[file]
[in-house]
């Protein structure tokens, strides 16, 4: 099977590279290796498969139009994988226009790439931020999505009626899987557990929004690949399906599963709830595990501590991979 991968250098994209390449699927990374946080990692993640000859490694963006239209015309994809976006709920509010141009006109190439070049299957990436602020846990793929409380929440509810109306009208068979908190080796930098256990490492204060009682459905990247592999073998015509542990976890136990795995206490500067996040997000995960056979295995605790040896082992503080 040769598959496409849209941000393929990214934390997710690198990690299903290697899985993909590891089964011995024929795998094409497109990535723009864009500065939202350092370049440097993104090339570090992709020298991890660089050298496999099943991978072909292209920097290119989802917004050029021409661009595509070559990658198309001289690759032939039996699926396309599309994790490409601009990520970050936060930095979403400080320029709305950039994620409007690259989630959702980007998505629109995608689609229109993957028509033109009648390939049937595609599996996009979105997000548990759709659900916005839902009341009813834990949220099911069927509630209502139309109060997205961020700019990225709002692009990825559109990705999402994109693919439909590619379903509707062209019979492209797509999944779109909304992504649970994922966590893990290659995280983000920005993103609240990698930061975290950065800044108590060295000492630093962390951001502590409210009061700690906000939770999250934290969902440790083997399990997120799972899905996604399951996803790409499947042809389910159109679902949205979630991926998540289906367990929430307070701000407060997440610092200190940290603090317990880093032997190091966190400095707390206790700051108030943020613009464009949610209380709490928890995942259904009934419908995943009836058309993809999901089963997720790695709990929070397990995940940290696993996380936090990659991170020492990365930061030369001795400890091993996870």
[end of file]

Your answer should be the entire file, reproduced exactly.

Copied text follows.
[in-house]
């Protein structure tokens, strides 16, 4: 099977590279290796498969139009994988226009790439931020999505009626899987557990929004690949399906599963709830595990501590991979 991968250098994209390449699927990374946080990692993640000859490694963006239209015309994809976006709920509010141009006109190439070049299957990436602020846990793929409380929440509810109306009208068979908190080796930098256990490492204060009682459905990247592999073998015509542990976890136990795995206490500067996040997000995960056979295995605790040896082992503080 040769598959496409849209941000393929990214934390997710690198990690299903290697899985993909590891089964011995024929795998094409497109990535723009864009500065939202350092370049440097993104090339570090992709020298991890660089050298496999099943991978072909292209920097290119989802917004050029021409661009595509070559990658198309001289690759032939039996699926396309599309994790490409601009990520970050936060930095979403400080320029709305950039994620409007690259989630959702980007998505629109995608689609229109993957028509033109009648390939049937595609599996996009979105997000548990759709659900916005839902009341009813834990949220099911069927509630209502139309109060997205961020700019990225709002692009990825559109990705999402994109693919439909590619379903509707062209019979492209797509999944779109909304992504649970994922966590893990290659995280983000920005993103609240990698930061975290950065800044108590060295000492630093962390951001502590409210009061700690906000939770999250934290969902440790083997399990997120799972899905996604399951996803790409499947042809389910159109679902949205979630991926998540289906367990929430307070701000407060997440610092200190940290603090317990880093032997190091966190400095707390206790700051108030943020613009464009949610209380709490928890995942259904009934419908995943009836058309993809999901089963997720790695709990929070397990995940940290696993996380936090990659991170020492990365930061030369001795400890091993996870």